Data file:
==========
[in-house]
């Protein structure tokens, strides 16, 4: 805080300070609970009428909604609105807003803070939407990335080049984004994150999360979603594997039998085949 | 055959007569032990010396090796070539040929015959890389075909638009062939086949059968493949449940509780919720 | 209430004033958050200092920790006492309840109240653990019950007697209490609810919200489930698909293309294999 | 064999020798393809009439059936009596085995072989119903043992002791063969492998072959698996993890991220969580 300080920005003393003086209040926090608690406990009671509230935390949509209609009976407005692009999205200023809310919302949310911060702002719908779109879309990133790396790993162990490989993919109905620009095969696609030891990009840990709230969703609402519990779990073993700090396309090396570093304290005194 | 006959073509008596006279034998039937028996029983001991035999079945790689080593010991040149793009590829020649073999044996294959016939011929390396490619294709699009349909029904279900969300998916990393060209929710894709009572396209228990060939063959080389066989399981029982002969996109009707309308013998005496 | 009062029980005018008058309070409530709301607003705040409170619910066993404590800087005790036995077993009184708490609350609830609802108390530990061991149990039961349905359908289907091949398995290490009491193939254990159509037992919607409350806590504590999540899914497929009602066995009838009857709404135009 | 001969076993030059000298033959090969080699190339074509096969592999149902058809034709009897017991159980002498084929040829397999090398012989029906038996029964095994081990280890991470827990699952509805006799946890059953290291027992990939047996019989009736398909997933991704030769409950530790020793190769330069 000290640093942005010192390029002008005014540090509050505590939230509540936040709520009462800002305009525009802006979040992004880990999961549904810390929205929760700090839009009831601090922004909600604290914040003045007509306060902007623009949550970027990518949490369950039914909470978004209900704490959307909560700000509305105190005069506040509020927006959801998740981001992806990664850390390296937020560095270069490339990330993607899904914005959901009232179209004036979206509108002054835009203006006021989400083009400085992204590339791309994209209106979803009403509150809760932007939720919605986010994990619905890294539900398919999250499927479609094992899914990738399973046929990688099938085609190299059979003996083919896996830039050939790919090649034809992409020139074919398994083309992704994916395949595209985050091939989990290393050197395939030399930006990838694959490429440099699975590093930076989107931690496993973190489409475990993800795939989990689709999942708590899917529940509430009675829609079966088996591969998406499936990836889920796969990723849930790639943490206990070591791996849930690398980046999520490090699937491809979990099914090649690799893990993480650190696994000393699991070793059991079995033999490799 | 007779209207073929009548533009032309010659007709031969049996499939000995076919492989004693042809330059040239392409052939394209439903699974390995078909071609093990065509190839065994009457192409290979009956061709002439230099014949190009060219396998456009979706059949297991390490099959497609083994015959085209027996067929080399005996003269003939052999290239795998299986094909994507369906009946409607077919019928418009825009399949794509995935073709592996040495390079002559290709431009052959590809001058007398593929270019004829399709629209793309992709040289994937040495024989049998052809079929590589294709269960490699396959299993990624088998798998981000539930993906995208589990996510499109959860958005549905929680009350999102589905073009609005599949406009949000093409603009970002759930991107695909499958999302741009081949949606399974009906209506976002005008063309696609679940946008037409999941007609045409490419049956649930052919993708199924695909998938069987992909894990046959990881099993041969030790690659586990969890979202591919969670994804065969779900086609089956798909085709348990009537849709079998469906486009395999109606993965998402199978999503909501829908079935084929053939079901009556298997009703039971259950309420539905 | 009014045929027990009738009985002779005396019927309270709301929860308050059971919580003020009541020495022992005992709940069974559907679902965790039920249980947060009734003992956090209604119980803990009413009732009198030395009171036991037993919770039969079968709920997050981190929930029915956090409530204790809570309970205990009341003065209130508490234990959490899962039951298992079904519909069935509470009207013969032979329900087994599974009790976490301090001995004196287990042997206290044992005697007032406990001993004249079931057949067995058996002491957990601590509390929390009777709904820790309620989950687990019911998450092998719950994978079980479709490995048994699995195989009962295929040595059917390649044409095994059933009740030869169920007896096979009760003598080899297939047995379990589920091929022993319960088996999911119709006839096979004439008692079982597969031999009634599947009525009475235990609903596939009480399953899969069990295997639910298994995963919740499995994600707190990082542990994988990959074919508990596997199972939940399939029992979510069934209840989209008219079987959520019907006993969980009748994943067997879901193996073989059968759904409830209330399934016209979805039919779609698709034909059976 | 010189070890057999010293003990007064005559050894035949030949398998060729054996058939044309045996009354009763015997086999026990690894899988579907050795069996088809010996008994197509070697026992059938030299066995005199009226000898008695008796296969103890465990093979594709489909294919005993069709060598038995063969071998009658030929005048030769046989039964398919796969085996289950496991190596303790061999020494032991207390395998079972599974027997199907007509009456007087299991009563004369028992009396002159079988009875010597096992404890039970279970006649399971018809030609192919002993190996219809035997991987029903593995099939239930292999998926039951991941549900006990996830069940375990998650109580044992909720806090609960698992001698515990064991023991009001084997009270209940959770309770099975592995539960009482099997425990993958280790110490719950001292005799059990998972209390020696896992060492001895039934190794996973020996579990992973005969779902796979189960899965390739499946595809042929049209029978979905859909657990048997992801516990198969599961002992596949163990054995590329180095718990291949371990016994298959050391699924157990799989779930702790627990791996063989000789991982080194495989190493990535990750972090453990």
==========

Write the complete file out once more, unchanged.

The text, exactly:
[in-house]
């Protein structure tokens, strides 16, 4: 805080300070609970009428909604609105807003803070939407990335080049984004994150999360979603594997039998085949 | 055959007569032990010396090796070539040929015959890389075909638009062939086949059968493949449940509780919720 | 209430004033958050200092920790006492309840109240653990019950007697209490609810919200489930698909293309294999 | 064999020798393809009439059936009596085995072989119903043992002791063969492998072959698996993890991220969580 300080920005003393003086209040926090608690406990009671509230935390949509209609009976407005692009999205200023809310919302949310911060702002719908779109879309990133790396790993162990490989993919109905620009095969696609030891990009840990709230969703609402519990779990073993700090396309090396570093304290005194 | 006959073509008596006279034998039937028996029983001991035999079945790689080593010991040149793009590829020649073999044996294959016939011929390396490619294709699009349909029904279900969300998916990393060209929710894709009572396209228990060939063959080389066989399981029982002969996109009707309308013998005496 | 009062029980005018008058309070409530709301607003705040409170619910066993404590800087005790036995077993009184708490609350609830609802108390530990061991149990039961349905359908289907091949398995290490009491193939254990159509037992919607409350806590504590999540899914497929009602066995009838009857709404135009 | 001969076993030059000298033959090969080699190339074509096969592999149902058809034709009897017991159980002498084929040829397999090398012989029906038996029964095994081990280890991470827990699952509805006799946890059953290291027992990939047996019989009736398909997933991704030769409950530790020793190769330069 000290640093942005010192390029002008005014540090509050505590939230509540936040709520009462800002305009525009802006979040992004880990999961549904810390929205929760700090839009009831601090922004909600604290914040003045007509306060902007623009949550970027990518949490369950039914909470978004209900704490959307909560700000509305105190005069506040509020927006959801998740981001992806990664850390390296937020560095270069490339990330993607899904914005959901009232179209004036979206509108002054835009203006006021989400083009400085992204590339791309994209209106979803009403509150809760932007939720919605986010994990619905890294539900398919999250499927479609094992899914990738399973046929990688099938085609190299059979003996083919896996830039050939790919090649034809992409020139074919398994083309992704994916395949595209985050091939989990290393050197395939030399930006990838694959490429440099699975590093930076989107931690496993973190489409475990993800795939989990689709999942708590899917529940509430009675829609079966088996591969998406499936990836889920796969990723849930790639943490206990070591791996849930690398980046999520490090699937491809979990099914090649690799893990993480650190696994000393699991070793059991079995033999490799 | 007779209207073929009548533009032309010659007709031969049996499939000995076919492989004693042809330059040239392409052939394209439903699974390995078909071609093990065509190839065994009457192409290979009956061709002439230099014949190009060219396998456009979706059949297991390490099959497609083994015959085209027996067929080399005996003269003939052999290239795998299986094909994507369906009946409607077919019928418009825009399949794509995935073709592996040495390079002559290709431009052959590809001058007398593929270019004829399709629209793309992709040289994937040495024989049998052809079929590589294709269960490699396959299993990624088998798998981000539930993906995208589990996510499109959860958005549905929680009350999102589905073009609005599949406009949000093409603009970002759930991107695909499958999302741009081949949606399974009906209506976002005008063309696609679940946008037409999941007609045409490419049956649930052919993708199924695909998938069987992909894990046959990881099993041969030790690659586990969890979202591919969670994804065969779900086609089956798909085709348990009537849709079998469906486009395999109606993965998402199978999503909501829908079935084929053939079901009556298997009703039971259950309420539905 | 009014045929027990009738009985002779005396019927309270709301929860308050059971919580003020009541020495022992005992709940069974559907679902965790039920249980947060009734003992956090209604119980803990009413009732009198030395009171036991037993919770039969079968709920997050981190929930029915956090409530204790809570309970205990009341003065209130508490234990959490899962039951298992079904519909069935509470009207013969032979329900087994599974009790976490301090001995004196287990042997206290044992005697007032406990001993004249079931057949067995058996002491957990601590509390929390009777709904820790309620989950687990019911998450092998719950994978079980479709490995048994699995195989009962295929040595059917390649044409095994059933009740030869169920007896096979009760003598080899297939047995379990589920091929022993319960088996999911119709006839096979004439008692079982597969031999009634599947009525009475235990609903596939009480399953899969069990295997639910298994995963919740499995994600707190990082542990994988990959074919508990596997199972939940399939029992979510069934209840989209008219079987959520019907006993969980009748994943067997879901193996073989059968759904409830209330399934016209979805039919779609698709034909059976 | 010189070890057999010293003990007064005559050894035949030949398998060729054996058939044309045996009354009763015997086999026990690894899988579907050795069996088809010996008994197509070697026992059938030299066995005199009226000898008695008796296969103890465990093979594709489909294919005993069709060598038995063969071998009658030929005048030769046989039964398919796969085996289950496991190596303790061999020494032991207390395998079972599974027997199907007509009456007087299991009563004369028992009396002159079988009875010597096992404890039970279970006649399971018809030609192919002993190996219809035997991987029903593995099939239930292999998926039951991941549900006990996830069940375990998650109580044992909720806090609960698992001698515990064991023991009001084997009270209940959770309770099975592995539960009482099997425990993958280790110490719950001292005799059990998972209390020696896992060492001895039934190794996973020996579990992973005969779902796979189960899965390739499946595809042929049209029978979905859909657990048997992801516990198969599961002992596949163990054995590329180095718990291949371990016994298959050391699924157990799989779930702790627990791996063989000789991982080194495989190493990535990750972090453990």